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Rigshospitalet - en del af Københavns Universitetshospital
Udgivet

Auditory verbal skills training is a new approach in adult cochlear implant rehabilitation

Publikation: Bidrag til tidsskriftTidsskriftartikelForskningpeer review

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  • Line Husted Baungaard
  • Matilde Grønborg Sandvej
  • Juliane Sofie Krøijer
  • Marianne Kyhne Hestbæk
  • Cecilia Fernandez Samar
  • Lone Percy-Smith
  • Per Cayé-Thomasen
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INTRODUCTION: Outcome after cochlear implantation in adults varies and is affected by many factors. One factor is auditory training after implantation. No national guidelines for adult auditory training currently exist in Denmark. An auditory verbal skills training (AVST) rehabilitation programme was developed and applied at the East Danish Cochlear Implant (CI) Centre (Rigshospitalet, Gentofte Unit). The AVST intervention was inspired by the auditory verbal therapy practice and targeted the paediatric population and their families. The objectives were to document the outcome for first-time adult CI users, to apply and explore the effects of the AVST and to examine CI users' possibly extended need for technical follow-up.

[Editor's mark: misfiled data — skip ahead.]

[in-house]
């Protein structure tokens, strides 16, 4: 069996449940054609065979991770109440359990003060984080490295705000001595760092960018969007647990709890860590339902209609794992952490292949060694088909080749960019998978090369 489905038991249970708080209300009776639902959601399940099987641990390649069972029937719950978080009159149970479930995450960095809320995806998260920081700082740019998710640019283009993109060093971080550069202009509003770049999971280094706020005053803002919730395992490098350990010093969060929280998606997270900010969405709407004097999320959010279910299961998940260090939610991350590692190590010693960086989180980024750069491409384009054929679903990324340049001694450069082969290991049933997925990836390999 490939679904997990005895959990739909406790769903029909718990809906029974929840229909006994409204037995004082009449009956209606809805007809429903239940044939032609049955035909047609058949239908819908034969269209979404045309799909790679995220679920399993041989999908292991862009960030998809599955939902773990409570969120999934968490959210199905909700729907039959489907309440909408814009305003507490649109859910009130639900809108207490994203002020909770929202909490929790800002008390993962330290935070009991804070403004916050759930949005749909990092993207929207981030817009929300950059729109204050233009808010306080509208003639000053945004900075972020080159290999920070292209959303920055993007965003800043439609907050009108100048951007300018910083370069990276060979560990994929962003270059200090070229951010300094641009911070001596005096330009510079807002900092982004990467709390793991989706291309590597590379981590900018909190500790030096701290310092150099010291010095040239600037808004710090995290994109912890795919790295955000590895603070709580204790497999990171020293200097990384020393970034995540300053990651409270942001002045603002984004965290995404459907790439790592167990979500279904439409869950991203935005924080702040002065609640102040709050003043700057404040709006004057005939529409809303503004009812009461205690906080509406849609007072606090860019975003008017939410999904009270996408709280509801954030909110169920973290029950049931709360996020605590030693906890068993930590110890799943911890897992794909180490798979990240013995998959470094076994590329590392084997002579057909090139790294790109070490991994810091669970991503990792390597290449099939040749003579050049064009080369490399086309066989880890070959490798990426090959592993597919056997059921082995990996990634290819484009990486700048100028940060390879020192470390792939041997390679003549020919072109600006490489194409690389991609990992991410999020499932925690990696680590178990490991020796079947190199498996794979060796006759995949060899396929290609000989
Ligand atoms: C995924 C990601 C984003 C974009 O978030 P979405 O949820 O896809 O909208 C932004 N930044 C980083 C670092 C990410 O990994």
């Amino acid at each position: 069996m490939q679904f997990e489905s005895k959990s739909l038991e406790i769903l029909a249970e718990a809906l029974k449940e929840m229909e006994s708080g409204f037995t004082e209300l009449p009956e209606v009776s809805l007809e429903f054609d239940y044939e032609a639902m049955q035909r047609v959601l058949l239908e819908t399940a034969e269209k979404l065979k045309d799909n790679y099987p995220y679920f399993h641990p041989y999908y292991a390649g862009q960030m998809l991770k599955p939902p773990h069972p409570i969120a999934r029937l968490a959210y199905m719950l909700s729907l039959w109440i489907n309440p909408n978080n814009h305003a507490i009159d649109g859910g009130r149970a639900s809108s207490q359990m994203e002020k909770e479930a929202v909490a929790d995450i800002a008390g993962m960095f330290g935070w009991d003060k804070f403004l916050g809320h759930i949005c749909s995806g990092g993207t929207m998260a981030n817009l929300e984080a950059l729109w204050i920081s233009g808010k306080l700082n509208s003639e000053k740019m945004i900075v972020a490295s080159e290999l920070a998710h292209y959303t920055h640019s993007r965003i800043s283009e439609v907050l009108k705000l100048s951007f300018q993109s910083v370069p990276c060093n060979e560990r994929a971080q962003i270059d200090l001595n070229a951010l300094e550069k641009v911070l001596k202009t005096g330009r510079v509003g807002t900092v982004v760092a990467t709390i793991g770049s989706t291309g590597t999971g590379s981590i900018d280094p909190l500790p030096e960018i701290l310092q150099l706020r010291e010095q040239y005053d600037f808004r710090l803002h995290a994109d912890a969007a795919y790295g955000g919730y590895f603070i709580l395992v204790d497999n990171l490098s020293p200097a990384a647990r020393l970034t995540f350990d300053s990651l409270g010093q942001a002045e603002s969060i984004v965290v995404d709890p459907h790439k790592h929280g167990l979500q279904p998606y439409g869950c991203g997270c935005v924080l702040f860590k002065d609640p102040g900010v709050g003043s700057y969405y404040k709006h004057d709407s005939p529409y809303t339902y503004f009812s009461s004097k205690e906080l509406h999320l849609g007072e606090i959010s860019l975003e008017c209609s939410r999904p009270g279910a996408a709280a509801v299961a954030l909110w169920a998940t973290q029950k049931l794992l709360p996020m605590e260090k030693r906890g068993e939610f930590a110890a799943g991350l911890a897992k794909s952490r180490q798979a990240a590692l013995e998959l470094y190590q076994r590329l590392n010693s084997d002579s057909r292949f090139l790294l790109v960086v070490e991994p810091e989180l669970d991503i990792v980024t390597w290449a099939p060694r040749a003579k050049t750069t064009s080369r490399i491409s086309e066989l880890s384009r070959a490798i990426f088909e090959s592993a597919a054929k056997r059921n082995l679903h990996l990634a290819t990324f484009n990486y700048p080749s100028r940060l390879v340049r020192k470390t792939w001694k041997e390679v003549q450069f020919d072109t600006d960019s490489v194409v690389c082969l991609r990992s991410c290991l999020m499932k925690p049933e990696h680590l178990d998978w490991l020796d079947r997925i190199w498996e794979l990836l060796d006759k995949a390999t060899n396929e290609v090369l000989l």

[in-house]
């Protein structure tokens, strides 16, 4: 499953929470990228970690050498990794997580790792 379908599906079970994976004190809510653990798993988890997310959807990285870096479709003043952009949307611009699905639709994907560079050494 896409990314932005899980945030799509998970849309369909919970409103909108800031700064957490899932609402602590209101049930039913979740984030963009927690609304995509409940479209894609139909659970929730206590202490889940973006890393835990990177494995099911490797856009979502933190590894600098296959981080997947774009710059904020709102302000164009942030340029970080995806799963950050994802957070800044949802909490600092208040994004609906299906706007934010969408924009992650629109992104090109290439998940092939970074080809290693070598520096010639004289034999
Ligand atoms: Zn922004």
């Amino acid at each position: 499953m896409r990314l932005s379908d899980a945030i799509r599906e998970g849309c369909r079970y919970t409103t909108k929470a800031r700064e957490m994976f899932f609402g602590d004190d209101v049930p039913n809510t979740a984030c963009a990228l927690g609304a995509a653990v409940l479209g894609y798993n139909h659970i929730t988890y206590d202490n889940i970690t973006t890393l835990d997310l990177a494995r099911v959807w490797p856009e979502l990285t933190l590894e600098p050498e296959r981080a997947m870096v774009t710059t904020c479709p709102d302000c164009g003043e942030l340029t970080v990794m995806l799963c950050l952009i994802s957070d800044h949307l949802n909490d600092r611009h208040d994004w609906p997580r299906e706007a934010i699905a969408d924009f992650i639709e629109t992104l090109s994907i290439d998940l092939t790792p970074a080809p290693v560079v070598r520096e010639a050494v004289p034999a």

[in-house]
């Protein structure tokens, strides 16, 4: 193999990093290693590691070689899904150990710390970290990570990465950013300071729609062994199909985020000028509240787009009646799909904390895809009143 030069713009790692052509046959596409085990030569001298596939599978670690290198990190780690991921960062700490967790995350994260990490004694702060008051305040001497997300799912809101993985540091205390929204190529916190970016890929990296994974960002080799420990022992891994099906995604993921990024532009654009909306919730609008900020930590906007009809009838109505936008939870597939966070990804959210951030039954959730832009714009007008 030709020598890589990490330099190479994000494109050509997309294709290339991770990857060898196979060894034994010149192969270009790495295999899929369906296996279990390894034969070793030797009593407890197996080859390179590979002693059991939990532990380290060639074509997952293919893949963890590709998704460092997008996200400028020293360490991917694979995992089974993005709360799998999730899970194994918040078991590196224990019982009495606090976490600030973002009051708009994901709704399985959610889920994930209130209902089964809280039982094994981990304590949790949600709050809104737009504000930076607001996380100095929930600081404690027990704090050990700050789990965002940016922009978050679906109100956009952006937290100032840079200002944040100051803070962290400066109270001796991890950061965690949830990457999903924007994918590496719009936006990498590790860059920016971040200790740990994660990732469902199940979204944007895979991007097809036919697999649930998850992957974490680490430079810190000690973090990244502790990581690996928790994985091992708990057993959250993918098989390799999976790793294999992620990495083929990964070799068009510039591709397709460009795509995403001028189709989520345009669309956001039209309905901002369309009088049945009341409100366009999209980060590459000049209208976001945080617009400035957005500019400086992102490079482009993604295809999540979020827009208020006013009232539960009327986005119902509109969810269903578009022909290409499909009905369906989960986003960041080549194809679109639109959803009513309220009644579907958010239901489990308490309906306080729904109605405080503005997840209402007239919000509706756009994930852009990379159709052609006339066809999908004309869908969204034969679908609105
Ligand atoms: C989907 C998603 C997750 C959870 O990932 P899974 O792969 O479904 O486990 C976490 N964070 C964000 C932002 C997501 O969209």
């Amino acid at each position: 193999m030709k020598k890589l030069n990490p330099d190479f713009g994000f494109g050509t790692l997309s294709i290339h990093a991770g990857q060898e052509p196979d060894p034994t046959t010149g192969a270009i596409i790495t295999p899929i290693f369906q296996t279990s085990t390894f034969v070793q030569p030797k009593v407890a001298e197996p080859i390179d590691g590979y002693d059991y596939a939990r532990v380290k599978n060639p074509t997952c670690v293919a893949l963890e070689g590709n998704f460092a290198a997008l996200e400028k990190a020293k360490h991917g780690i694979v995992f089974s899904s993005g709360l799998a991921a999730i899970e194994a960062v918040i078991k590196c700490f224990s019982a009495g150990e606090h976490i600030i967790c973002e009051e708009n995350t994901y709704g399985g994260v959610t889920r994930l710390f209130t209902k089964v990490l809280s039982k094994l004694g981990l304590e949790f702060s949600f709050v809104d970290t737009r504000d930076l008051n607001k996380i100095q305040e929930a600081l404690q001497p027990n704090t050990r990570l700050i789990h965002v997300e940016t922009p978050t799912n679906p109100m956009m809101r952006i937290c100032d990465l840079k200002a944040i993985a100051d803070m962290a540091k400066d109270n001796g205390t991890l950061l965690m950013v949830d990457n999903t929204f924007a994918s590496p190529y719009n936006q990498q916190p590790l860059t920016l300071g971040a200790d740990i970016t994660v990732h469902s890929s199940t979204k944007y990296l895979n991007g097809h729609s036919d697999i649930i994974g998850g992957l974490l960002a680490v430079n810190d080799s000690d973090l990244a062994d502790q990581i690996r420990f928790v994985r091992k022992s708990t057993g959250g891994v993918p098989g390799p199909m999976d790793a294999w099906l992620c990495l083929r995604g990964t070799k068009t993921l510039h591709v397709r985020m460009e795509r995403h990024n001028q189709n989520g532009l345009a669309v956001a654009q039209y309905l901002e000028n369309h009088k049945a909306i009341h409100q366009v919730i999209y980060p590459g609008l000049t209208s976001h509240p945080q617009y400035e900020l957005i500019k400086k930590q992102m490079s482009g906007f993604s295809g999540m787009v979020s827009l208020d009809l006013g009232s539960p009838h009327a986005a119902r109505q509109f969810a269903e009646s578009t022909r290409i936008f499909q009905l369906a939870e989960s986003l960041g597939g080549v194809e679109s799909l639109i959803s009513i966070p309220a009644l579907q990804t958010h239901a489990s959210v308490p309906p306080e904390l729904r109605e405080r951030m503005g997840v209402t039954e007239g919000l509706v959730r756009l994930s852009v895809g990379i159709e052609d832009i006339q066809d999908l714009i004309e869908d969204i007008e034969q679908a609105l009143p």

METHODS: A prospective comparative study design was used. Ten CI users participated in AVST with a relative. Seven CI users were included in a control group. The outcome measures of speech understanding and quality of life (QoL) were recorded pre-implant and post-implant.

RESULTS: All participants showed improved speech understanding and a higher QoL post-implant. The within-group analyses showed significant improvements in outcome over time. However, no differences were seen in the between-group analyses post-implant. The CI users in the intervention group received more CI fine-tuning.

CONCLUSIONS: The AVST was successfully implemented at the CI Centre. Improvements in speech understanding and QoL were seen in both groups over time, but no differences were seen between the groups. The CI users in the intervention group received more fine-tuning of their processor.

FUNDING: Oticon Medical A/S supported the study financially.

TRIAL REGISTRATION: Not relevant as the study applied a prospective method study design.

OriginalsprogEngelsk
TidsskriftDanish Medical Journal
Vol/bind66
Udgave nummer3
ISSN1603-9629
StatusUdgivet - mar. 2019

Bibliografisk note

Articles published in the DMJ are “open access”. This means that the articles are distributed under the terms of the Creative Commons Attribution Non-commercial License, which permits any non-commercial use, distribution, and reproduction in any medium, provided the original author(s) and source are credited.

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